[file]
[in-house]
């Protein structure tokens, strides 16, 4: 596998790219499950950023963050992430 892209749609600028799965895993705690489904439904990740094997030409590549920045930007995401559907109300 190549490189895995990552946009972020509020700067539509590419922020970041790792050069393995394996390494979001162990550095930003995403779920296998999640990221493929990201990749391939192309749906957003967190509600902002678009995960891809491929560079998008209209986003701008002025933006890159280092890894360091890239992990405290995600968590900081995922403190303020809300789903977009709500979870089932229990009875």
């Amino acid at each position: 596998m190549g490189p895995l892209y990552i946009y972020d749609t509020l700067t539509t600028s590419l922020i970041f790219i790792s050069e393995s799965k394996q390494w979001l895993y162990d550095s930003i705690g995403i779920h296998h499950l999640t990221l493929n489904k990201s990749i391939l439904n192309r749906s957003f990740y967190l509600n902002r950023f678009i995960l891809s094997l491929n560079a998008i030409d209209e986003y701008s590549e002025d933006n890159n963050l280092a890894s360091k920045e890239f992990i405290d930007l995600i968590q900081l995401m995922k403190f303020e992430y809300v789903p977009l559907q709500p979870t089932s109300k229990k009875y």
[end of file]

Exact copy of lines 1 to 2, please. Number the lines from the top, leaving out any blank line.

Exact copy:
[in-house]
């Protein structure tokens, strides 16, 4: 596998790219499950950023963050992430 892209749609600028799965895993705690489904439904990740094997030409590549920045930007995401559907109300 190549490189895995990552946009972020509020700067539509590419922020970041790792050069393995394996390494979001162990550095930003995403779920296998999640990221493929990201990749391939192309749906957003967190509600902002678009995960891809491929560079998008209209986003701008002025933006890159280092890894360091890239992990405290995600968590900081995922403190303020809300789903977009709500979870089932229990009875």